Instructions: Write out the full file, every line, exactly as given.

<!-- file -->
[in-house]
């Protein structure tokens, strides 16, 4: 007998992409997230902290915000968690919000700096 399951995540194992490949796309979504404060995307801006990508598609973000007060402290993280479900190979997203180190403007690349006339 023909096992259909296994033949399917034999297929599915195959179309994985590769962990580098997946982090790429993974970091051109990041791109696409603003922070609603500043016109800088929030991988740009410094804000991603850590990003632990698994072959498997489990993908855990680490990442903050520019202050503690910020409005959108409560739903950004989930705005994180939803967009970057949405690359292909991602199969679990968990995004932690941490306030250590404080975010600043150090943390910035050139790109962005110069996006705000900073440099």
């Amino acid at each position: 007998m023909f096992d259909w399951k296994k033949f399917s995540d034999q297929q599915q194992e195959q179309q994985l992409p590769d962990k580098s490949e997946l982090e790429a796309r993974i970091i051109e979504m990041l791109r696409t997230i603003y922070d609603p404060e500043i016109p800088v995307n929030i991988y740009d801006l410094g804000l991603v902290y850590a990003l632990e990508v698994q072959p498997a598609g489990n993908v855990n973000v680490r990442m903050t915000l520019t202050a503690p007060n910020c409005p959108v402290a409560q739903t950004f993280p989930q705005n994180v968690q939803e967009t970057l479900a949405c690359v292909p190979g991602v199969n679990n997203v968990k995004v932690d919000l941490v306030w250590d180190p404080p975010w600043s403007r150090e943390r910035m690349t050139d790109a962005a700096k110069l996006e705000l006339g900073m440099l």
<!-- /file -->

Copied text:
[in-house]
């Protein structure tokens, strides 16, 4: 007998992409997230902290915000968690919000700096 399951995540194992490949796309979504404060995307801006990508598609973000007060402290993280479900190979997203180190403007690349006339 023909096992259909296994033949399917034999297929599915195959179309994985590769962990580098997946982090790429993974970091051109990041791109696409603003922070609603500043016109800088929030991988740009410094804000991603850590990003632990698994072959498997489990993908855990680490990442903050520019202050503690910020409005959108409560739903950004989930705005994180939803967009970057949405690359292909991602199969679990968990995004932690941490306030250590404080975010600043150090943390910035050139790109962005110069996006705000900073440099």
């Amino acid at each position: 007998m023909f096992d259909w399951k296994k033949f399917s995540d034999q297929q599915q194992e195959q179309q994985l992409p590769d962990k580098s490949e997946l982090e790429a796309r993974i970091i051109e979504m990041l791109r696409t997230i603003y922070d609603p404060e500043i016109p800088v995307n929030i991988y740009d801006l410094g804000l991603v902290y850590a990003l632990e990508v698994q072959p498997a598609g489990n993908v855990n973000v680490r990442m903050t915000l520019t202050a503690p007060n910020c409005p959108v402290a409560q739903t950004f993280p989930q705005n994180v968690q939803e967009t970057l479900a949405c690359v292909p190979g991602v199969n679990n997203v968990k995004v932690d919000l941490v306030w250590d180190p404080p975010w600043s403007r150090e943390r910035m690349t050139d790109a962005a700096k110069l996006e705000l006339g900073m440099l």